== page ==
The State of “Orthodox” Mormon Blogging

hands-computer-828898-galleryEven before the official founding of The Church of Jesus Christ of Latter-day Saints, Mormonism has been using the most up to date communication technologies to spread the gospel. A particular viewpoint has been the incredulity that a highly successful new religious tradition started in the days of the printing press. Even more amazing is that it was printing, especially in the form of a new Holy Book called The Book of Mormon that contributed to its development. This was followed by newspapers and pamphlets that contained apologetics, sermons, information for the scattered members, and even new revelations. It was an amazing achievement of audacity and organization. The same can be said about its embrace of radio and television when they became widely available.

Modern times continues forward progress with the Internet, and the LDS Church is still utilizing the most advanced methods of communication in existence. It was one of the first religious organizations to develop a fully functional web site dedicated to connecting with members and spreading its teachings. This has been recognized with some regularity by those who pay attention to such things. Despite the belief that the Internet has been eroding the faith of Mormons, factual studies have shown that the LDS Church is still growing and retains more of its membership after young adulthood than most other religions. More can be done, but that is up to individuals who have been commanded since President David O. McKay that every member should be a missionary.

when I first started blogging ten years ago, my main concern was that very few “orthodox” members had a website worthy of reading. My own Straight and Narrow Blog, now a clearing house of my posts from other sources, had a mission statement goal to be a conservative voice among a large and loud liberal “un-orthodox” bloggernacle. I had hoped to be an example to start a trend for better and more thoughtful defenders of the traditional faith views. Comparing that time to today, there has been improvements in “orthodox” Mormon blogging. Unfortunately, the majority come from those who found one another and not to a lot of growth in blog numbers. Keeping up a blog is hard and too many come and go that could have survived if given support, even though other factors do contribute. Perhaps after ten years the idea of a strong, influential, and vibrant conservative “orthodox” blogging community is of limited possibility.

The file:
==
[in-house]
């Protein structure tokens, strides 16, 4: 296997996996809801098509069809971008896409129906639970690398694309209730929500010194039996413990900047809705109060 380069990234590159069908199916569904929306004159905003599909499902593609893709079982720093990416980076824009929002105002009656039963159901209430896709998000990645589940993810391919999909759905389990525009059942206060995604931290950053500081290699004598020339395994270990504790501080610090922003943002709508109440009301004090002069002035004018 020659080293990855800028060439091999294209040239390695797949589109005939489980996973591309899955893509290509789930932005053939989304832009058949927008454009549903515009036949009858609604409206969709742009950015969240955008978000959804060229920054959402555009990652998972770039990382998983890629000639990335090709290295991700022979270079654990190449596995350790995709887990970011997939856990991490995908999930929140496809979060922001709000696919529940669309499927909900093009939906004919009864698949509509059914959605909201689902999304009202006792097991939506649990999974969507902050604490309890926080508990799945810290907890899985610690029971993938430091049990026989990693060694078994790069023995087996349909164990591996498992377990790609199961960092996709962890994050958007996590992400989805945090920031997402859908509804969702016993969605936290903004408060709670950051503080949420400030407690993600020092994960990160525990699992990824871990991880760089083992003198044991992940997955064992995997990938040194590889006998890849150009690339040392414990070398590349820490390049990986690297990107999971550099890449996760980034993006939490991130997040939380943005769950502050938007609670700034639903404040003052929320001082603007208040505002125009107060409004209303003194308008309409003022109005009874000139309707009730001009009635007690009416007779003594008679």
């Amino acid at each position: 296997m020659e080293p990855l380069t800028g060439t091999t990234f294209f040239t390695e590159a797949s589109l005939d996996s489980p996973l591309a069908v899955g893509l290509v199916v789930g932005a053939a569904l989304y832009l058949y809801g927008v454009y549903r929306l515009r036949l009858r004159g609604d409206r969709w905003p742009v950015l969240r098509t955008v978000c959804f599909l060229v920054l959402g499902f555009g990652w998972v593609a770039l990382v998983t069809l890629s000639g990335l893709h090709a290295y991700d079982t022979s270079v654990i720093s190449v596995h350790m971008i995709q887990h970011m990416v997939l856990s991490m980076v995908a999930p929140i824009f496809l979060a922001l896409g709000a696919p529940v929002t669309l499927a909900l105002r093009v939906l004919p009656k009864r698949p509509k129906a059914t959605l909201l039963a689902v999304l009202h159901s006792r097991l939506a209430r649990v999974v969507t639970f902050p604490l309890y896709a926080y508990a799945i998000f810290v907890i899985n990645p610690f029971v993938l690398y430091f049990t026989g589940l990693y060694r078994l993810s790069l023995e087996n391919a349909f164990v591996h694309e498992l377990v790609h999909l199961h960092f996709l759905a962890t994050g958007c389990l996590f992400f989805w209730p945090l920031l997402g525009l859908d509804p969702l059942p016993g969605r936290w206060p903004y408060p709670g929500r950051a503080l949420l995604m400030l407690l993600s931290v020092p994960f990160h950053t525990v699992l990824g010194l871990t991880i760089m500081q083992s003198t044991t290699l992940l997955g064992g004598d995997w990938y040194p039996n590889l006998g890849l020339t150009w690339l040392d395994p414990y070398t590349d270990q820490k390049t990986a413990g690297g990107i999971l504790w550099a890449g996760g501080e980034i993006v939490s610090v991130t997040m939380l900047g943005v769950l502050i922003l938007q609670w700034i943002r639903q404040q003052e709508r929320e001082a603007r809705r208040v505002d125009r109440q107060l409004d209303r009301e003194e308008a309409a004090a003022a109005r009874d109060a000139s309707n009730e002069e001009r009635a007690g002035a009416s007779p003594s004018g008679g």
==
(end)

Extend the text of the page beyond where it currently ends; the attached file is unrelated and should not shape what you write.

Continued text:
Certainly the leadership of the LDS Church sees the potential of the Internet to allow the faithful to spread the Gospel in the spirit of every member a missionary. Just last year Elder David A. Bednar talked about Internet usage at a BYU Campus Education devotional:

The Lord is hastening His work, and it is no coincidence that these powerful communication innovations and inventions are occurring in the dispensation of the fulness of times. Social media channels are global tools that can personally and positively impact large numbers of individuals and families. And I believe the time has come for us as disciples of Christ to use these inspired tools appropriately and more effectively to testify of God the Eternal Father, His plan of happiness for His children, and His Son, Jesus Christ, as the Savior of the world; to proclaim the reality of the Restoration of the gospel in the latter days; and to accomplish the Lord’s work.

Members have followed this guidance, but not enough to make the impact possible with a greater involvement. This is not even a new message. A similar set of thoughts was expressed by Elder M. Russell Ballard in December 2007 at BYU-Hawaii:

Now, may I ask that you join the conversation by participating on the Internet to share the gospel and to explain in simple and clear terms the message of the Restoration. Most of you already know that if you have access to the Internet you can start a blog in minutes and begin sharing what you know to be true. You can download videos from Church and other appropriate sites, including, and send them to your friends. You can write to media sites on the Internet that report on the Church and voice your views as to the accuracy of the reports. This, of course, requires that you understand the basic principles of the gospel. It is essential that you are able to offer a clear and correct witness of gospel truths. It is also important that you and the people to whom you testify understand that you do not speak for the Church as a whole. You speak as one member—but you testify of the truths you have come to know.

Perhaps most conservative or “orthodox” Mormons like to live rather than talk. Conservatives of all stripes are not known for erudite expansion of their thoughts and ideas. This has given the liberals, who do love to talk, plenty of false ammunition that conservatives don’t think. The truth is that conservatives believe in doing rather than saying. They don’t do much writing, they don’t do much active protesting (although that has slowly changed), and they don’t do nearly as much navel gazing. What they do tend to do is act on their thoughts and ideas because the thoughts are secondary to actively achieving. Thus, I believe, to blog is not something that “orthodox” Mormons really appreciate. Instead they go to Church, read Scriptures, home and visit teach, work to earn a living, raise children, and basically live the teachings of the LDS Church rather than discuss them.